This interpretation is consistent with the assignment and appearance of the photoreceptor layer in the primate retina according to Peiroth et al. 27 It has been reported that there are four pseudocolored bands in OCT images of human extrafoveal retina. The innermost band is thought to correlate with the retinal nerve fiber layer (RNFL) at the vitreous interface, and the outermost band is thought to be a function of the retinal pigment epithelium (RPE)-choriocapillaris complex. The middle two bands in the human retina are thought to correspond to the inner plexiform layer (IPL) and outer plexiform layer (OPL), respectively. 10 28 29 30 31 However assigning these reflective regions to specific histologic landmarks has been controversial because of difficulties in resolving the various components of the OCT images. In the OCT images of the normal mouse retina (Figs. 2B 4 at higher magnification), these two reported middle bands are not evident. Instead, there is one additional low-reflection region that divides the anterior part into two bands that clearly are not IPL and OPL. This entire band is substantially thinned in the images of rd mouse retina after the photoreceptor layers have been lost (Figs. 2D 4) , confirming its assignment as the combined inner and outer retina. We also compared OCT retinal images from albino and pigmented mice and found no difference in the pattern of reflective layers as a function of pigmentation (data not shown). 
Quantitative OCT Analysis of a Degenerative Mouse Retina
In contrast to the rapid retinal degeneration of the rd mouse, the transgenic rd/rd/tg + mouse, initially reported to be rescued from retinal degeneration, 20 in fact loses retinal function over a more protracted period (John G. Flannery and Janis Lem, personal communication, 1997). We sought both to validate the application of OCT for monitoring retinal changes in the mouse and, in parallel, to document the time course of this “slow” retinal degeneration by observing photoreceptor layer thinning as the transgenic rd/rd/tg + mouse ages. At 1 month, the retinas of rd/rd/tg + mice have apparently normal morphology and scotopic ERG responses. We observed progressive retinal degeneration beginning at approximately 8 weeks, with reduction of the ONL to one to two rows of nuclei or less by 3 to 4 months (Fig. 5A) . There was some variation among animals in the rate of degeneration, even among littermates, perhaps due to differences in transgene copy number or ambient light conditions. The relatively slow retinal degeneration in this rd/rd/tg + transgenic mouse line compared with the rd/rd mouse better mimics human retinitis pigmentosa (RP), suggesting that this transgenic mouse may be a valuable animal model for studying retinal degenerations due to mutations in the β-PDE gene and for developing therapeutic interventions.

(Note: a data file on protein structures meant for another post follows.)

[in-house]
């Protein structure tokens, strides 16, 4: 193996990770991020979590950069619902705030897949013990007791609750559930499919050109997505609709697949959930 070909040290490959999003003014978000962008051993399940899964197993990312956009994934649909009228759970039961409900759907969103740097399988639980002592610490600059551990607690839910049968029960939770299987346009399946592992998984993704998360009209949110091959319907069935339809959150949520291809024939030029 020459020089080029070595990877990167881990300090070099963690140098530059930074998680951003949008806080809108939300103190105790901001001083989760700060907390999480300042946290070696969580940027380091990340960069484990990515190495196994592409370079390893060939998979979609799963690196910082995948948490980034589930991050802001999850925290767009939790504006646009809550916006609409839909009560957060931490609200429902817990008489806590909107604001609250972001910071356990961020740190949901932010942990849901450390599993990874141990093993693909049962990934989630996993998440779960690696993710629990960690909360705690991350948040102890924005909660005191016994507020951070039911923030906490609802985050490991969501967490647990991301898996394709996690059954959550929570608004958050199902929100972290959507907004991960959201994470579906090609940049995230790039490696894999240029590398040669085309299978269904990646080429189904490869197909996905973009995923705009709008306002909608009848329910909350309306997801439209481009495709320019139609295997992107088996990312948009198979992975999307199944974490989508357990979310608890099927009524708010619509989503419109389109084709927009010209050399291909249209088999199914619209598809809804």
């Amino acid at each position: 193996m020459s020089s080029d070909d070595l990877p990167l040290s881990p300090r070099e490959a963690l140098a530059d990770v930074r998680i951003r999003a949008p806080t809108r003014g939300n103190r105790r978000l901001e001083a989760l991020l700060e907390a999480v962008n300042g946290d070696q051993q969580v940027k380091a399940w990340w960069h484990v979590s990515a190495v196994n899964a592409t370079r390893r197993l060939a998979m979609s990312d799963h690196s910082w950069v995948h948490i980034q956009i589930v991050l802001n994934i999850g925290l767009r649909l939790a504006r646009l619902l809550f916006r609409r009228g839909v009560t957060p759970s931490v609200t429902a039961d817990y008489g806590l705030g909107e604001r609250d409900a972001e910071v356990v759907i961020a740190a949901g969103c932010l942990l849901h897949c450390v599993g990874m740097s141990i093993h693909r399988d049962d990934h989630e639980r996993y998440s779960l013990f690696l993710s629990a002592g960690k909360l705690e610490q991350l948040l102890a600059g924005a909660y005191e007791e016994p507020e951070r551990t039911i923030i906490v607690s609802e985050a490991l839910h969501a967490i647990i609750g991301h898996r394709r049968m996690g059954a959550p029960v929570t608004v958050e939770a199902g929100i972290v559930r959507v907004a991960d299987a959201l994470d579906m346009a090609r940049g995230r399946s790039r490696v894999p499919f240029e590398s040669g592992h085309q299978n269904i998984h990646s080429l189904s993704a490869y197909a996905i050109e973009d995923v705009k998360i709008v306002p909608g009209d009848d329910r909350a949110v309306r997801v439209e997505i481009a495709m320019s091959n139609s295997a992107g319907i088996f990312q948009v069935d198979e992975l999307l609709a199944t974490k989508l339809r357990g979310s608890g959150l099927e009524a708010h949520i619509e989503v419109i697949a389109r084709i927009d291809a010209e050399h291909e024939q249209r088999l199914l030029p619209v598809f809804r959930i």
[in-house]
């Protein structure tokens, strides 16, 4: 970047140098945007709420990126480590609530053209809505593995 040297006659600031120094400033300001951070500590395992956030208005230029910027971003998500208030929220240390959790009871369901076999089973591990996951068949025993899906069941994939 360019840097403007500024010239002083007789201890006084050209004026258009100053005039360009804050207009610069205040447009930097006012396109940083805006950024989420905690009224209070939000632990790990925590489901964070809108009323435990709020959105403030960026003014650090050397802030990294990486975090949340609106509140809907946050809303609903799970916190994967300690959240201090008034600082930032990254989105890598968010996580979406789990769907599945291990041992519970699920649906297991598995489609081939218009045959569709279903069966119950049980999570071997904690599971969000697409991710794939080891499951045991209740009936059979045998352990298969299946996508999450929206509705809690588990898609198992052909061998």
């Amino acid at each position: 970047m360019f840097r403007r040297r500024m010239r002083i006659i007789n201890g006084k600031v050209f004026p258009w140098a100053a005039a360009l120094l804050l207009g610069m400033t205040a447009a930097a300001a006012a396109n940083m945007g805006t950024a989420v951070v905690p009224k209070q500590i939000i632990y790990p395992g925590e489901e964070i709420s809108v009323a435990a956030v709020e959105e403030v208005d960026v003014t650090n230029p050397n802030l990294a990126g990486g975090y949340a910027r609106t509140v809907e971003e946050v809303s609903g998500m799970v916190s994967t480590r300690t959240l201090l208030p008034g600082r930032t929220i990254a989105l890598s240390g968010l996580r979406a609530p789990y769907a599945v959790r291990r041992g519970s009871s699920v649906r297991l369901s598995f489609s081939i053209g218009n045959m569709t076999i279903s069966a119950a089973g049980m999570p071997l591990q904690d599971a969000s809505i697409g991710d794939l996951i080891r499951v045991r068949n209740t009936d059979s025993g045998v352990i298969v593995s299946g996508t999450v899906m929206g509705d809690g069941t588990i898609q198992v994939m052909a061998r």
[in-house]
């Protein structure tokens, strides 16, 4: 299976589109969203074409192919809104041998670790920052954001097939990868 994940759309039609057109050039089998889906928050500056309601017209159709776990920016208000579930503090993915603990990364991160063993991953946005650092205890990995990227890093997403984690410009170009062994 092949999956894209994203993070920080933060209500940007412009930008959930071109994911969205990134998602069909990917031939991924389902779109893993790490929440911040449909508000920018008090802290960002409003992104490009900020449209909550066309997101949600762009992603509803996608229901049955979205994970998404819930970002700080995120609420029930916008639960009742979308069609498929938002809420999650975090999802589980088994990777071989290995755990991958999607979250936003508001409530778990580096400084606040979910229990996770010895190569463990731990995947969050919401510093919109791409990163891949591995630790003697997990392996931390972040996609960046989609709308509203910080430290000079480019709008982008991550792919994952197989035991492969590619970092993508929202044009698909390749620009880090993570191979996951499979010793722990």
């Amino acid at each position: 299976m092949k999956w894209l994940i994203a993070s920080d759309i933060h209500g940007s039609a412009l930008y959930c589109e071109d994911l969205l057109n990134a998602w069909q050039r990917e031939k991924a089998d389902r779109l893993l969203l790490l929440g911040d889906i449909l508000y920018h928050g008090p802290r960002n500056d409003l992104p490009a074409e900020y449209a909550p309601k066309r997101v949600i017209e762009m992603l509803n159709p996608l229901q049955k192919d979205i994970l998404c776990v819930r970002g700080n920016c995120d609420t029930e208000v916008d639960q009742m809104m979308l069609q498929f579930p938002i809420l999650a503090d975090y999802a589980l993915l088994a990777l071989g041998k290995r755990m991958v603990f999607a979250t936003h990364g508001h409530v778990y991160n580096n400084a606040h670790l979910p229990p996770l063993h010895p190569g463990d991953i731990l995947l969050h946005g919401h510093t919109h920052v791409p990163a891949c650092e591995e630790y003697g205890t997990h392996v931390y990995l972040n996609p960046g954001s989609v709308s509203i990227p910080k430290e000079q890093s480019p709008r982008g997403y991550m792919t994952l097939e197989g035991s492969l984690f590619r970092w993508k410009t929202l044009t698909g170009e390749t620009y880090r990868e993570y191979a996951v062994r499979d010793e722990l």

Using the rd/rd/tg + model, we quantitated the relationship between cross-sectional OCT images and scotopic ERG signal amplitudes. Measurements of retinal thickness were obtained directly from tomograms by measuring the distance between the inner and outer retinal boundaries. Images were not postprocessed, except for filtering and smoothing to facilitate the measurements. For simple comparison among mice at different stages of retinal degeneration, the average retinal thickness in the central 1 mm of the retina was used. Horizontal and vertical scans from both eyes over this region were measured and averaged for each animal. The rd/rd/tg + transgenic mice from 4 up to 16 weeks old were observed with ERG and OCT measurements. Retinal histology was also obtained at 4, 6, 8, 10, 12, 14, and 16 weeks of age after ERG and OCT measurements. The thickness of the normal mouse retina measured by OCT is 220 to 250μ m. In a 1-month-old rd/rd mouse, the retinal thickness is reduced to 140 to 160 μm because of complete loss of the OS and IS of the rod photoreceptors and more than 90% thinning of the ONL by this age. Retinal thickness measured from fixed sections of the normal mice is approximately 107 ± 5 μm. All the measurements were performed from polyester-embedded sections as described in the Materials and Methods. Retinal thickness values are different from the ones seen in plastic embedded sections as shown in micrographs (Figs. 2A 2C 4 5A) , due to shorter fixation time and extensive tissue shrinkage during dehydration and wax infiltration process. In the adult rd/rd mouse, the thickness is reduced to approximately 55 ± 2.5 μm. In the transgenic rd/rd/tg + mouse, the progressive loss of photoreceptors, and thus the thinning of the retinal layer, can be detected by OCT imaging (Fig. 5B) . The time course of retinal degeneration in rd/rd/tg + transgenic mice measured by full-field scotopic b-wave ERG amplitude (Fig. 6A) and retinal thickness changes measured from fixed sections (Fig. 6B) and OCT images (Fig. 6C) are shown in Figures 6A 6B and 6C . A comparison between the retinal thickness measured from fixed sections and OCT images is shown in Figure 6D . When normalized to the same values at 4 weeks of age, there was no statistically significant difference between the OCT thickness measurements and histologic retinal thickness at any stage of degeneration from 6 to 16 weeks of age (Fig. 6D) . Because retinal degeneration in the rd/rd/tg + mice is due to loss of photoreceptors, when the percentage of reduction in photoreceptor layer (OS, IS, and ONL, instead of the entire retinal thickness) was calculated, there was also agreement between photoreceptor layer thickness measurements (fixed sections or OCT images) and ERG amplitude (Fig. 6E) . Thus, although the fine retinal structures remained difficult to resolve in OCT images, overall changes in the retinal thickness were easily determined by OCT and reflected well the loss in retinal function measured by ERG in these transgenic mice.